In our previous post, we looked at five things to think about when selecting a mobile ad network. Today, we bring you the remaining five. Get your copy/paste skills ready – you’re going to want to take note for your own personal checklist!
There are several well-known players in the mobile ad network game (go ahead and Google if you want, we’ll be here). But how do you even begin to pick one? Market share, overall traffic, inventory, and price are important characteristics to consider. But in addition to the number of firms increasing, the very rules of the game seem to be changing too. With advances in technologies and other shifts, how can you choose the mobile ad network that is right for you?
We’ve got five more to-think-abouts as you choose (feel free to check out the first five, too).
Analytics and Reporting Specifics
It probably comes as no surprise in this age of big data, but mobile analytics and reporting are crucial to your success. Look for a network that has a simple to use interface so you can access key performance indicators like eCPMs quickly. You’ll also want to know the types of metrics available, what format they’re delivered in, and if your developer can work custom integration magic on them.
When you know how the data is going to look, and are sure it’s user-friendly for you and gives you the insights you need, you’ll be on your way to understanding how your ads are performing.
Of course ad-blocking software is nothing new, especially for desktop users. In fact, according to recent article, as much as 29% of iPhone users already use ad-blockers. But it’s new for mobile. Just last week Apple announced mobile ad-blocking for their new version of iOS, one of the most widely used mobile operating systems in the world. The Huffington Post has gone as far as to call Apple’s move a “frontal assault on [its] arch-rival Google,” considering the loss of traffic for Google’s own AdMob network.
If knowing how much of your inventory is lost to ad-blocking software is important to you (and it should be knowing this helps you better manage ads being served to both browsers and devices), look for a mobile ad network that provides this info in their reporting. Plus, seeing how a particular network deals with such an issue can tell you a lot about their approach to other problems.
Formats and Platforms
There are so many ways to show mobile ads to users – from in a browser like Safari to within a mobile app itself. As a publisher or an advertiser you’ll want to know how your mobile ad network handles specific formats like banners and native advertisements (aka ads that match the context in which they appear) so you can choose the right ads for each format.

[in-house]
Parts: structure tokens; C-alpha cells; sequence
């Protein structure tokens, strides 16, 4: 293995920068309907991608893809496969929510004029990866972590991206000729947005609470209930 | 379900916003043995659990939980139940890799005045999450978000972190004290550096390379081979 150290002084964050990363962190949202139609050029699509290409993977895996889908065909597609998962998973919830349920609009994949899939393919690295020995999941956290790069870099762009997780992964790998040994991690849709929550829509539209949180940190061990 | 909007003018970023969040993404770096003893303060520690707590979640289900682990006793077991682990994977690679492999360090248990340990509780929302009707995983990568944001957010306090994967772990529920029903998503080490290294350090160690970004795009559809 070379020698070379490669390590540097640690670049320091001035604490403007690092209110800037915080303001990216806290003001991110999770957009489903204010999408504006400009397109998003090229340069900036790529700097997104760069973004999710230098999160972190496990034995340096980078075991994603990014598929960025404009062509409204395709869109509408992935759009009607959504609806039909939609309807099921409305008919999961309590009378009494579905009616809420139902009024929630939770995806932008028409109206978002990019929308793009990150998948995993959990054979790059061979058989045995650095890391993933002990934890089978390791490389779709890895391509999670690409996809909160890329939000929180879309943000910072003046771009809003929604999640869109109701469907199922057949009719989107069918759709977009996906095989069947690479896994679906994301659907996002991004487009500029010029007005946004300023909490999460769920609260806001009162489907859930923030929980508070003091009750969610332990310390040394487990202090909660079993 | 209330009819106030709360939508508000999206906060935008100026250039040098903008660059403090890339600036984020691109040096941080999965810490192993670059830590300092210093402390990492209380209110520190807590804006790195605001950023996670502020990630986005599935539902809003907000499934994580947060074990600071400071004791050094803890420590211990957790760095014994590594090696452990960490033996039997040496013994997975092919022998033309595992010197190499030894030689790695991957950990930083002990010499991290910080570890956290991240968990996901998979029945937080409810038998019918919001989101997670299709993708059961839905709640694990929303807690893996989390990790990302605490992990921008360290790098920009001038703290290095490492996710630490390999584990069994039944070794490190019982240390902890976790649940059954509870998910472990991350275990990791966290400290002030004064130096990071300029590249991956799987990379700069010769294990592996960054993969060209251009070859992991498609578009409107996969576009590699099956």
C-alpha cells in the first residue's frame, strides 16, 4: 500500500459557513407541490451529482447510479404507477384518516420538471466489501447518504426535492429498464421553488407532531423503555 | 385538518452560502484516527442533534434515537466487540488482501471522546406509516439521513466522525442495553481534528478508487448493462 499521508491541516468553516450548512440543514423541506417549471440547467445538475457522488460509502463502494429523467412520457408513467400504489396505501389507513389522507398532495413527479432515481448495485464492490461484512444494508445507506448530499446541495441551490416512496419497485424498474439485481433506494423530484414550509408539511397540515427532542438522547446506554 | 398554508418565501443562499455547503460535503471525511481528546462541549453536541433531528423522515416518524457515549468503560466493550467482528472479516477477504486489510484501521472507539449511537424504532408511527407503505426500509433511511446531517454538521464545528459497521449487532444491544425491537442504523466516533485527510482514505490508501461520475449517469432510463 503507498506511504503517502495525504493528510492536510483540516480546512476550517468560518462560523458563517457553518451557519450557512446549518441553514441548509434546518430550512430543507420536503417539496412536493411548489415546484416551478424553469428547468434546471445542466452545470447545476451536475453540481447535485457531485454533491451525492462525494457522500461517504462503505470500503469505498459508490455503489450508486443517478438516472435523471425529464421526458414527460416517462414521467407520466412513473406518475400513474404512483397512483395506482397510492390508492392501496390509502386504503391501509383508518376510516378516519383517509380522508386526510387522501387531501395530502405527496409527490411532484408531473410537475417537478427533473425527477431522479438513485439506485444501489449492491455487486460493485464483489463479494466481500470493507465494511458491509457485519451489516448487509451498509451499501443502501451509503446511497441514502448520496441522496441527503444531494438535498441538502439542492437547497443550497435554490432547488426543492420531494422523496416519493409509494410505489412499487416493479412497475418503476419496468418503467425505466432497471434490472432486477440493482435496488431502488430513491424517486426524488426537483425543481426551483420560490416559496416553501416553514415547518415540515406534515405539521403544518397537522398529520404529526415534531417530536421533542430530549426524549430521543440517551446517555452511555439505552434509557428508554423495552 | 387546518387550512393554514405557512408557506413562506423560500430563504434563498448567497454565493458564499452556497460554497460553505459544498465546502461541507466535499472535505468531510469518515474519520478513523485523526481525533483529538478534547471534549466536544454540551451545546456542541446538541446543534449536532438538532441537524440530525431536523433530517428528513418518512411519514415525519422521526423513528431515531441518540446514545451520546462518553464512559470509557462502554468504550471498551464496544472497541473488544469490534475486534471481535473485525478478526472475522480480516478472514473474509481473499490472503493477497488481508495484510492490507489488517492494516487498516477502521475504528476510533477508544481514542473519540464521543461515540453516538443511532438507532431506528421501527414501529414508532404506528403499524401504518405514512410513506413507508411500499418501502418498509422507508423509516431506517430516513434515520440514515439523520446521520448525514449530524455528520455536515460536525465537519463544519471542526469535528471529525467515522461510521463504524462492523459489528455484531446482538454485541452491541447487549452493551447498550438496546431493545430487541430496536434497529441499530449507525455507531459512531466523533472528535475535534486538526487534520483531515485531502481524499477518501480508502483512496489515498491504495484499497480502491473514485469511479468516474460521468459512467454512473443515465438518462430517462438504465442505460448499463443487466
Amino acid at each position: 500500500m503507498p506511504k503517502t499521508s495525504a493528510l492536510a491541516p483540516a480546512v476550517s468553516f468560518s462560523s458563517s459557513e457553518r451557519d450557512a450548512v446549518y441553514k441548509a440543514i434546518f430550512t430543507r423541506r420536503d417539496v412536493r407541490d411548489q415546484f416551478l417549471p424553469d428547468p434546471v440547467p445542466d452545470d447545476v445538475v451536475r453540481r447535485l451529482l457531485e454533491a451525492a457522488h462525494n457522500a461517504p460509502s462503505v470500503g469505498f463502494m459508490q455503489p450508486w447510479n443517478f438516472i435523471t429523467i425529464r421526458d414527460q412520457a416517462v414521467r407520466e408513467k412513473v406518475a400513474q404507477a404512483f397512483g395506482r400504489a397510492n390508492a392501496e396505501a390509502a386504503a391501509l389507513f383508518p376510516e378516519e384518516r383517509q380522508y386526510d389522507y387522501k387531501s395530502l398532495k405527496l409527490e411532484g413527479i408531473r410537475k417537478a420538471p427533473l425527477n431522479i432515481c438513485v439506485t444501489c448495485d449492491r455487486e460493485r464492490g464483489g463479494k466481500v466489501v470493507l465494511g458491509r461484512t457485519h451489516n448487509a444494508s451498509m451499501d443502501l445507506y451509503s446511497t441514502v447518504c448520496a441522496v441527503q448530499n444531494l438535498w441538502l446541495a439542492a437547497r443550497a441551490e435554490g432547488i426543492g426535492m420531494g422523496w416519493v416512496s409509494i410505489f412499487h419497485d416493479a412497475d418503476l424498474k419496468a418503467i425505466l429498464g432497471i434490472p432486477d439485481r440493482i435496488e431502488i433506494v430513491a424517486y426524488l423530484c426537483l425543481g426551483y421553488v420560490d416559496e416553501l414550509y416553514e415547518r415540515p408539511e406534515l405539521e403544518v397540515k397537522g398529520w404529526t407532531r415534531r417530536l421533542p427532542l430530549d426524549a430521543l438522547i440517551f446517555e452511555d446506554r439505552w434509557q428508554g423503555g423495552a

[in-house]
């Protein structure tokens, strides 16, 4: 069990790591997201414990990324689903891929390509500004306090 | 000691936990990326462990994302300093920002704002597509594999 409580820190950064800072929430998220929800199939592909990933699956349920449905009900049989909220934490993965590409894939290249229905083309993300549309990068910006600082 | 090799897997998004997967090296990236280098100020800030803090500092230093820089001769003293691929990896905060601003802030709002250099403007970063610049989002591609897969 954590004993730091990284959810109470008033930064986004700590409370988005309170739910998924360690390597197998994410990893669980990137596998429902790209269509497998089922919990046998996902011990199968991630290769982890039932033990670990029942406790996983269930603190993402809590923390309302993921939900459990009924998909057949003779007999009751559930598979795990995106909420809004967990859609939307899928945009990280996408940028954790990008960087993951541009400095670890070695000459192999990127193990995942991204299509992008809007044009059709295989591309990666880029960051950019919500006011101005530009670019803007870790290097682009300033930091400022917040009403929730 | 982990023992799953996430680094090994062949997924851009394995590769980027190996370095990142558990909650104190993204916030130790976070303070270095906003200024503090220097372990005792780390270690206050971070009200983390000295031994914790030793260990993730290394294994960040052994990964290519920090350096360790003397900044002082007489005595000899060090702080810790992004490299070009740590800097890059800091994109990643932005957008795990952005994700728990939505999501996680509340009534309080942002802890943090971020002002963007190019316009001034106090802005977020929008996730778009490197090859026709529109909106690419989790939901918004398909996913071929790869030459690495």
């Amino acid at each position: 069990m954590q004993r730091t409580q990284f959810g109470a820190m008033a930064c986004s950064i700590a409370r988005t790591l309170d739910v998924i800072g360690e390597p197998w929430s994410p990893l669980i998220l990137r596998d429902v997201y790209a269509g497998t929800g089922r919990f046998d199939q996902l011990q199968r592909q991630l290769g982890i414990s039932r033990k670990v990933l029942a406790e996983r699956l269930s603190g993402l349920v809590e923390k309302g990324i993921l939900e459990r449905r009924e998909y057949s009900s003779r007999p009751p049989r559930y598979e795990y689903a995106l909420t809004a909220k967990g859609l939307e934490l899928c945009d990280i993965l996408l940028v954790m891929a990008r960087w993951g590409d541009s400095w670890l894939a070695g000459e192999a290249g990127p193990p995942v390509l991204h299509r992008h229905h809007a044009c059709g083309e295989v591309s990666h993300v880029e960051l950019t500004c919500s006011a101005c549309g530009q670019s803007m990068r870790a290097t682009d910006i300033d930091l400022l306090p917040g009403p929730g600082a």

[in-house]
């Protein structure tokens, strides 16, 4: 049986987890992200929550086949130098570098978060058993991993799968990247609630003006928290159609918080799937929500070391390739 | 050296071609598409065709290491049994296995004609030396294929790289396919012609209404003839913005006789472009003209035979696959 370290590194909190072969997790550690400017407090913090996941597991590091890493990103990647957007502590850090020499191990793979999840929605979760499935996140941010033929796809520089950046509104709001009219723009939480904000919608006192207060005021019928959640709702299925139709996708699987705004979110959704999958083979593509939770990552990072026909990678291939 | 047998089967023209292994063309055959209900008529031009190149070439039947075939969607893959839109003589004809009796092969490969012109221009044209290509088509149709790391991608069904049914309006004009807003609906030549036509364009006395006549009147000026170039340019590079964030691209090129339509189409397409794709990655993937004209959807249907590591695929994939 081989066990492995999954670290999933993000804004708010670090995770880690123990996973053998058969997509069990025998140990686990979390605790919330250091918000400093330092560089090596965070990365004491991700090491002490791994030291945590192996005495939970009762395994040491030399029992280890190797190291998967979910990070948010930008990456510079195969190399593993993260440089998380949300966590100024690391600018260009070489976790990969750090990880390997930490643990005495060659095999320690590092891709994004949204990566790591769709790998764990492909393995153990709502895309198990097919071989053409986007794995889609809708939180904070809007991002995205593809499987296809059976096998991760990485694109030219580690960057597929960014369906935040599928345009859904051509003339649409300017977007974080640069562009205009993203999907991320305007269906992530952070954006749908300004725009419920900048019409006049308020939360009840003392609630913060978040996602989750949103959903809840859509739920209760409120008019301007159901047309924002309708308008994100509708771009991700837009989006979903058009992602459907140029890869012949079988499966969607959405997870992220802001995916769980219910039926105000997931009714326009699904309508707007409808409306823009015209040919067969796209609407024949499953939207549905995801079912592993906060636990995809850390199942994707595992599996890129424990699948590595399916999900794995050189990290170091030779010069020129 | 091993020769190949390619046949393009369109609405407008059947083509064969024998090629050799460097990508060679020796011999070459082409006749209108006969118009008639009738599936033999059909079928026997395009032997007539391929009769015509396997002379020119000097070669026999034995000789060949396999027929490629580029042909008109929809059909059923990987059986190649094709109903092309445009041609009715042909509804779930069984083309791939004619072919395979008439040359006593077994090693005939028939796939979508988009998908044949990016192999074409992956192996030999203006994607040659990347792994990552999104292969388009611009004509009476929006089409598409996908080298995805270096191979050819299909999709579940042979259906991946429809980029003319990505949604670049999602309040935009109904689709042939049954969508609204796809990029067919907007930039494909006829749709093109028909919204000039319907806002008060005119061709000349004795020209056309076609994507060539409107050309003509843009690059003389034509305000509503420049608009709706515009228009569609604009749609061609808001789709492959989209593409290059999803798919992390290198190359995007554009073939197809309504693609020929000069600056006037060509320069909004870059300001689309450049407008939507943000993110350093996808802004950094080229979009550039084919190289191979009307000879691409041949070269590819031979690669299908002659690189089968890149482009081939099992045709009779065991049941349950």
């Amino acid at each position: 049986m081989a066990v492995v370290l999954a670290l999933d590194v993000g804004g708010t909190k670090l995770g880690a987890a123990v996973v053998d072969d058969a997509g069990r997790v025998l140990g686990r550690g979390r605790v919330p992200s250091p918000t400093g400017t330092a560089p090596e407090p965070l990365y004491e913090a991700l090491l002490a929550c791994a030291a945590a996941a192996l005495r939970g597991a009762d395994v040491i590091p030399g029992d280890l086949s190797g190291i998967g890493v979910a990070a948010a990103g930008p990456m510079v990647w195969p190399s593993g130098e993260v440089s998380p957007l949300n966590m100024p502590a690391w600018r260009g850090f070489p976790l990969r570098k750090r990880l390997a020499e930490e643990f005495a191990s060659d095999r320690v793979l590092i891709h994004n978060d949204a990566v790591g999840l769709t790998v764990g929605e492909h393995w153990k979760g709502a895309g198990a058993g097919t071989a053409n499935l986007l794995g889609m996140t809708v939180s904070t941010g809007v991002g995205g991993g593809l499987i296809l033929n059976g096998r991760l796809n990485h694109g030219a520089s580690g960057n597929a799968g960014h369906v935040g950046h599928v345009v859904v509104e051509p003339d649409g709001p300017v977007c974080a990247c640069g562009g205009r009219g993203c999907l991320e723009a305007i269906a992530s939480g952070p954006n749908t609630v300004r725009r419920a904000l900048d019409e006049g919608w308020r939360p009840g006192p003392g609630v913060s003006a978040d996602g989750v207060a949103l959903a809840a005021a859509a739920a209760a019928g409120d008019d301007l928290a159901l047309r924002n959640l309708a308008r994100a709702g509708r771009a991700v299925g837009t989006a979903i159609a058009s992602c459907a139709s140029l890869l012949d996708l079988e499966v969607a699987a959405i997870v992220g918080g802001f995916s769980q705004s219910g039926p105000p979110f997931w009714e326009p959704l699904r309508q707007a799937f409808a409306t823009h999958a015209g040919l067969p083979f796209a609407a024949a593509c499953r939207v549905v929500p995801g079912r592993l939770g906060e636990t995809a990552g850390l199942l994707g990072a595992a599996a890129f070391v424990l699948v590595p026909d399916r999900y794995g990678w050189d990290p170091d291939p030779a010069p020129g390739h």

But different platforms (iOS, Windows, Android, not to mention all the devices) make this issue a little bigger. You’ll want to investigate the mobile network’s experience with each platforms and understand which users on which platforms respond best to which ad (hence the importance of reporting!).
Relationships with Publishers and Developers
You can only judge a mobile ad network on what they’ve already delivered. Have a look at the network’s existing partners or its “premium” publishers. If you recognize the names and see trusted brands, known media outlets, and successful tech companies, you’re in right place.
Smaller networks can display only a handful, whereas a larger, more established mobile network might have hundreds or thousands. It is important to query any available information regarding these partners and check for levels of involvement and success.
Special Deals and Perks
Admittedly, everyone loves a good perk – even mobile ad network users. Many mobile networks provide high-performing clients with special features or privileges. InMobi’s Lifetime Value Platform, for example, allows publishers and app developers to send special messages to users who meet various criteria or follow specific behaviors.
Know about these perks before you sign on the dotted line, and even insist on some up front to nab a great deal from the start. Remember that your relationship with the mobile network, like any ad network, is subject to negotiation.